At least 350 pupils at Ndhiwa Hospital Primary School in Homa Bay County are studying under the hot sun after their classrooms were damaged in a windstorm at the weekend.
Pupils reported back to school on Monday morning and found five iron-sheet classrooms damaged.
The roofs of two classrooms were blown off, and the walls of the others were torn apart.
Teachers instructed pupils to set up their desks away from the damaged structures.
But because the school has no trees, the pupils had to learn under the hot sun.
This will be the norm for the next couple of days as the school waits for assistance to rebuild the classrooms.
School administrators warned that if the government and other organisations do not intervene, academic performance will be affected.
Headteacher Jefferson Onguti said they were shocked to find the damage on the day the school reopened for third term. Standard Eight pupils are making their final revisions ahead of the Kenya Certificate of Primary Education (KCPE) examination.
He said the school has been dilapidated for years and appeals to the government had been in vain.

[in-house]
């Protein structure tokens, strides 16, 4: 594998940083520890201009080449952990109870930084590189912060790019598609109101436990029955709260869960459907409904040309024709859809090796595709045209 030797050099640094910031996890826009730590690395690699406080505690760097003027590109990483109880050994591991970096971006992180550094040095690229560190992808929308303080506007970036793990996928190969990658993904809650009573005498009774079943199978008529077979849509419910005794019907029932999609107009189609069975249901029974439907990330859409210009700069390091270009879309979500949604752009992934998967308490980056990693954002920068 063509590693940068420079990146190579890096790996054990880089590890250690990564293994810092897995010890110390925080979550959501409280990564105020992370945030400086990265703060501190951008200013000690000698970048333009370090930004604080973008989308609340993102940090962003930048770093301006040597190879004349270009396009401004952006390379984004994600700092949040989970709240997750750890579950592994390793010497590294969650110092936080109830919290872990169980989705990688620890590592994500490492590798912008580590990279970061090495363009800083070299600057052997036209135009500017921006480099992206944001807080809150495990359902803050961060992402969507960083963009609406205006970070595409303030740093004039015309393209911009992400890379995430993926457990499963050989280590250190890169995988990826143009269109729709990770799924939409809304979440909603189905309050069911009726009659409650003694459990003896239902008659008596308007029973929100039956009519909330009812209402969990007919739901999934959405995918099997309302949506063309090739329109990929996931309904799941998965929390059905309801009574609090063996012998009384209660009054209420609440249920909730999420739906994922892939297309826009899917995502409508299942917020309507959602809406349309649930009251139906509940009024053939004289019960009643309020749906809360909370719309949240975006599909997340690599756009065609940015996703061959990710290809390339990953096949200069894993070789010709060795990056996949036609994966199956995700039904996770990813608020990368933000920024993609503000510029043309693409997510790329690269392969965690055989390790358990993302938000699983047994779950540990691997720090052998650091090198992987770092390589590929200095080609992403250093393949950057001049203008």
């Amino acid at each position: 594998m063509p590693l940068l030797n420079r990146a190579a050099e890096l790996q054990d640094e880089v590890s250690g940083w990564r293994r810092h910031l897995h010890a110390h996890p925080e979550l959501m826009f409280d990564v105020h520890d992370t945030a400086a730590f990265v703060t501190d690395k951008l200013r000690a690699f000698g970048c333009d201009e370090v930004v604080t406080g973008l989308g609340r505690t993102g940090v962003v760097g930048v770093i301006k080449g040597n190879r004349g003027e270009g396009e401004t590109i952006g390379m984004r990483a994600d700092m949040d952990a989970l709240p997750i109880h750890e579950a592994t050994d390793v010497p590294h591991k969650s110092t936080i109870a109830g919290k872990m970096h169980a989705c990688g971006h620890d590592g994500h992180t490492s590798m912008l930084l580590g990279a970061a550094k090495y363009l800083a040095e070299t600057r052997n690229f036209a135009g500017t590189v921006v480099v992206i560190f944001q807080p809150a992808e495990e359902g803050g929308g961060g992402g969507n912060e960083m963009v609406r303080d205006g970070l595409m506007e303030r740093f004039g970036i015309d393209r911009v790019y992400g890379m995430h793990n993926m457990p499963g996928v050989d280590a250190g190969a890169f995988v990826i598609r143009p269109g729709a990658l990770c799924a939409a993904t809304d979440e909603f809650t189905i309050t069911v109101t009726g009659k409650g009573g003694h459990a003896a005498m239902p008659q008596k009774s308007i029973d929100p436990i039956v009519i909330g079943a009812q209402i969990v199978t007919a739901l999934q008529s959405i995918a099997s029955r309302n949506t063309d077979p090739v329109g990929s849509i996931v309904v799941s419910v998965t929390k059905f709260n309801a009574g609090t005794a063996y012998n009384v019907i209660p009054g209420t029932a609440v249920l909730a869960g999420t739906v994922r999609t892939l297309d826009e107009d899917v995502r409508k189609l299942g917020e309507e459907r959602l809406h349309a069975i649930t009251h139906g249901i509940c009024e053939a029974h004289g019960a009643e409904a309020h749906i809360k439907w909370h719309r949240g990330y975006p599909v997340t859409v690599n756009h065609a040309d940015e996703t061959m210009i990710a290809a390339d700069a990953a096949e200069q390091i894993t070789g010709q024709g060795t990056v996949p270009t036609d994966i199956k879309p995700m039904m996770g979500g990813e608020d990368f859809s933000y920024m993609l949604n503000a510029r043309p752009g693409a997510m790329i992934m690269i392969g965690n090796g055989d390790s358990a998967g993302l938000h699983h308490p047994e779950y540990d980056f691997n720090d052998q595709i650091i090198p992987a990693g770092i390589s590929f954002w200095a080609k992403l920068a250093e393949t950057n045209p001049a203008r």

"I have been in this school for five years. Very little development has taken place over the period I have worked here," Mr Onguti said.
The school has 13 teachers and 570 pupils, who learn in eight classrooms, five of which are made of iron sheets.
Pupils also share latrines with their teachers.
Mr Onguti said the damaged temporary structures were used by pupils from grades One to Five.
He said the condition of the classrooms made it difficult for pupils to learn, especially in hot weather.
The Ministry of Education recently began putting up a permanent classroom and construction is underway.
"We need more assistance in infrastructural development. We are ready to receive help from both the government and other humanitarian organisations," Mr Onguti said.
Deputy headteacher Saline Oyomo told journalists that the school records average performance in KCPE exams.
But she said she was worried that the current state of the school will undermine academic performance.
"We have to release pupils to go back home every time it is about to rain because they cannot stay in school during a downpour. This reduces the time pupils spend in school," she said.
Books used by pupils were also destroyed in the windstorm.
Stationery is usually kept in the staffroom, which was also damaged by wind and rain, Ms Oyomo.